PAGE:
Are cryptocurrencies a service that should be offered in the tourism sector?

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Experts from leading travel tech companies share their views on an emerging market

Our sector is in charge of taking people from A to B and providing them with everything they need from the environment. There is currently a very popular trend that many people around the world are doing right now and to which the tourism sector does not seem to be paying much attention: cryptocurrencies.

Let’s be clear, there is much more crypto-related activity in the travel industry than you might initially believe. Expedia has more than 700,000 hotels available to book via Bitcoin (and 30 other cryptocurrencies), and Pavilion Hotels and Resorts – an APAC-based chain with hotels around the world – began accepting payments in 40 different cryptocurrencies in July this year.

Meanwhile, in the aviation sector, Air Baltic started accepting payments in 2014 and Spanish airline Vueling has recently announced plans to start accepting cryptocurrencies from 2023. Even Bitcoin ATMs are proving popular, having Initially appearing at gas stations and shopping malls in the US, they are now arriving at major airports in Spain as well.

However, it is clear that these are atypical cases. So, is the tourism sector really on the brink of a cryptocurrency revolution? Should your travel company investigate this topic? And what do you have to take into account when it comes to technology and risks?

We interviewed several experts from leading travel technology companies to get their thoughts.

as there is no way to do it currently with crypto – you would pay a deposit, but then when the refund comes the value of that crypto might be different. For all these reasons, and many more, you can believe me, in the next few years we will not see this being anything remarkable, with the exception, perhaps, of a very small number of hotels.”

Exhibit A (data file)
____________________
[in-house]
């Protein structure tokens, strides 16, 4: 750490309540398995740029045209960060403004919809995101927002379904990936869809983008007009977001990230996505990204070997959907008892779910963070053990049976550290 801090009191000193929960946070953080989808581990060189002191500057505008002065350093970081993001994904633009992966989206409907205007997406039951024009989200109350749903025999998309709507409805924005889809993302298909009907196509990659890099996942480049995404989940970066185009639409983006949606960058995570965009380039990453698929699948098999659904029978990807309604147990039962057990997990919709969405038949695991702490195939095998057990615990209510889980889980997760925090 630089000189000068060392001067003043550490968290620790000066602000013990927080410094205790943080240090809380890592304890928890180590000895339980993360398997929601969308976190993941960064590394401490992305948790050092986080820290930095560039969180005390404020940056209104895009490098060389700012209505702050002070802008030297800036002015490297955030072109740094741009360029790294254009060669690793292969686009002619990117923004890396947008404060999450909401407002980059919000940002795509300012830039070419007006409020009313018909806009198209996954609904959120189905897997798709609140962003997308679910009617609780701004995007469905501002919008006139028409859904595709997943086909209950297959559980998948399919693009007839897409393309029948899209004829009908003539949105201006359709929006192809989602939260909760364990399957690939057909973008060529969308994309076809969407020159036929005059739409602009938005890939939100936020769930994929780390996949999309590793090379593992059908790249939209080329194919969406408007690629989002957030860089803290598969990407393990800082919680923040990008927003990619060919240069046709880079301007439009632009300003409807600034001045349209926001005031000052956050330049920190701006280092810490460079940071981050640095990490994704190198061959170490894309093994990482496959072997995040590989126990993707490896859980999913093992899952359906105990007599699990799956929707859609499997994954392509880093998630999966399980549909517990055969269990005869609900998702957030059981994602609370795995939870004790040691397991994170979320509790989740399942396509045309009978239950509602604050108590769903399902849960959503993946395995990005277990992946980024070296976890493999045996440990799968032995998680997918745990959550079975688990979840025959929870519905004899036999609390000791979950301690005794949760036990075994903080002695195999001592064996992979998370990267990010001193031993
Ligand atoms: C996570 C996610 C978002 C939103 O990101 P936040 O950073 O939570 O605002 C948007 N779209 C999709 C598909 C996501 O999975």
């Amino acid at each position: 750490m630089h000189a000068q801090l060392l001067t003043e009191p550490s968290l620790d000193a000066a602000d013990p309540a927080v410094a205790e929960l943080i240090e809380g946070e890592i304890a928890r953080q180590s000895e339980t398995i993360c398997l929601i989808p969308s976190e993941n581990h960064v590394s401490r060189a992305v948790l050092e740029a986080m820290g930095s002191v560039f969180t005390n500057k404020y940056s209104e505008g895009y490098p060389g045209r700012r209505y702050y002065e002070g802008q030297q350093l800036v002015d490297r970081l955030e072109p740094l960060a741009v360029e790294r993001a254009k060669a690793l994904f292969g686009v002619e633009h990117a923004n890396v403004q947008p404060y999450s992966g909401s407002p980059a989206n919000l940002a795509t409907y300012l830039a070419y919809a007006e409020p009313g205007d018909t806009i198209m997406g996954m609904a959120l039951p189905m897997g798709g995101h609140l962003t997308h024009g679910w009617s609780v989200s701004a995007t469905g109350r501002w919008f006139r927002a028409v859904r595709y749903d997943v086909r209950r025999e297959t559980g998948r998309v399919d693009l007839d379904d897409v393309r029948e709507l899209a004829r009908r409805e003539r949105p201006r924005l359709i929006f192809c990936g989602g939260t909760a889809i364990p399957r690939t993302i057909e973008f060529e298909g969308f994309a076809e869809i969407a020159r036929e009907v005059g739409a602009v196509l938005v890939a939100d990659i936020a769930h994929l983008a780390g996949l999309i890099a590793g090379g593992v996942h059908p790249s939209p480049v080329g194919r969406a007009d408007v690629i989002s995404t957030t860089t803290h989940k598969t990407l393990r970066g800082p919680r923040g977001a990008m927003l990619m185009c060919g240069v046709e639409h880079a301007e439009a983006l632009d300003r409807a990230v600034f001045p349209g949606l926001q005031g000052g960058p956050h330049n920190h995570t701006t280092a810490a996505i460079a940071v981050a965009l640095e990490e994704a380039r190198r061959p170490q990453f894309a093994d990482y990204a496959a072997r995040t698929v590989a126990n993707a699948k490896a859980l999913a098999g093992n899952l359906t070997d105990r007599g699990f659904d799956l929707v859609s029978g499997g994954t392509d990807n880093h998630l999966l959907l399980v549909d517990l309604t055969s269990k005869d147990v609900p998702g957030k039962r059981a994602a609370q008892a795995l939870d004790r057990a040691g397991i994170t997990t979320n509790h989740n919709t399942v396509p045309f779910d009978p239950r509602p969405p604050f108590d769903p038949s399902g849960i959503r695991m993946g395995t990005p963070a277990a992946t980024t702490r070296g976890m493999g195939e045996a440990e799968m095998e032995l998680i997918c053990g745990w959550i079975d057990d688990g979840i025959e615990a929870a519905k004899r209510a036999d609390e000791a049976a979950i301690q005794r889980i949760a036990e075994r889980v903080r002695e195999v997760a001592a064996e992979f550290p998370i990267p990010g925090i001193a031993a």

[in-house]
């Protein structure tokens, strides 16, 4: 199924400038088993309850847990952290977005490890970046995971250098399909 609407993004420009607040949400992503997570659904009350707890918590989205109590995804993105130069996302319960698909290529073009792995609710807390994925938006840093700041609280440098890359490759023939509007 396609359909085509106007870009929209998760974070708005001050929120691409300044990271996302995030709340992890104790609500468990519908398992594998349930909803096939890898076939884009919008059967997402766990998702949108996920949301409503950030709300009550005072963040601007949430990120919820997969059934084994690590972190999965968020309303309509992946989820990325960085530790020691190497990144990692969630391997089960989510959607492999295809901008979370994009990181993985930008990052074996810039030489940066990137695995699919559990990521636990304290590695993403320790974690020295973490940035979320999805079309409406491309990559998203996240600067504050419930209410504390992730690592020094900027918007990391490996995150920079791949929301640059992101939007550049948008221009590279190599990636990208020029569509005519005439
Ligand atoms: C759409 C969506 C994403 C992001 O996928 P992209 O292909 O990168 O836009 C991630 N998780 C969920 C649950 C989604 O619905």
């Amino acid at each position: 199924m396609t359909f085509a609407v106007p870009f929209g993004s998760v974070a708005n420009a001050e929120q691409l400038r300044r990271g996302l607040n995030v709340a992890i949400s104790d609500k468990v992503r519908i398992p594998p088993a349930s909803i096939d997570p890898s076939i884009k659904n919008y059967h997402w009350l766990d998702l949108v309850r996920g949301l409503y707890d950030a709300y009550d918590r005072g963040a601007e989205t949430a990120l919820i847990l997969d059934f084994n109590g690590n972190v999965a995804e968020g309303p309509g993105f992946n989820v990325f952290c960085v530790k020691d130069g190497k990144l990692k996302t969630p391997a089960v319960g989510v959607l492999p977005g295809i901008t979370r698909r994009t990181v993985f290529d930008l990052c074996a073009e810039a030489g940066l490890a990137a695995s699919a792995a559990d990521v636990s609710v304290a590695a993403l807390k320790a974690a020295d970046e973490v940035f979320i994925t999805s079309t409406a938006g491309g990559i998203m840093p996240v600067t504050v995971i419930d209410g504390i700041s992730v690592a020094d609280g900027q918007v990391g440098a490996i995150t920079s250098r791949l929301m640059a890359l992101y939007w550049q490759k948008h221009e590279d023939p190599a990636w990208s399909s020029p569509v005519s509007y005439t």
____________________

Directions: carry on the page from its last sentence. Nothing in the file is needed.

Matthew Chapman, co-founder and CTO of travel booking technology provider Vibe, comments: “There are some travel companies – and a lot of consumer businesses in general – that are starting to accept crypto, yes. But you have to understand that in Almost all cases are using some kind of intermediary platform to handle the payment, such as Coinbase or BitPay, in other words, they are adding crypto like they would add any other unimportant product.

“The company’s payment platform can add a cryptocurrency to their payment system, which they do not currently accept or operate, such as the South Korean won or the Singapore dollar, and they will almost certainly immediately convert that cryptocurrency into ” fiat currency” (the normal, real, non-digital money we all know and love, to avoid any risk of exchange rate volatility). If you are thinking about this, it is important that you consider that all these payment platforms charge providers a small commission and, of course, there are the necessary implementation resources to do so. There are also tax implications in some jurisdictions, which make an off-account record necessary. Basically you have to ask yourself, Does accepting cryptocurrencies leave better results on the network? Right now probably not, but that could change over time.”

at what price? And what about the technology and internal resources needed to solve the problem? In the end it all comes down to demand: if all customers wanted to pay in Mexican pesos or New Zealand dollars, a way would be found to do so. However, going forward, it looks like the metaverse is going to be an ecosystem where cryptocurrencies will be the standard payment format, so hoteliers should keep that in mind as well.”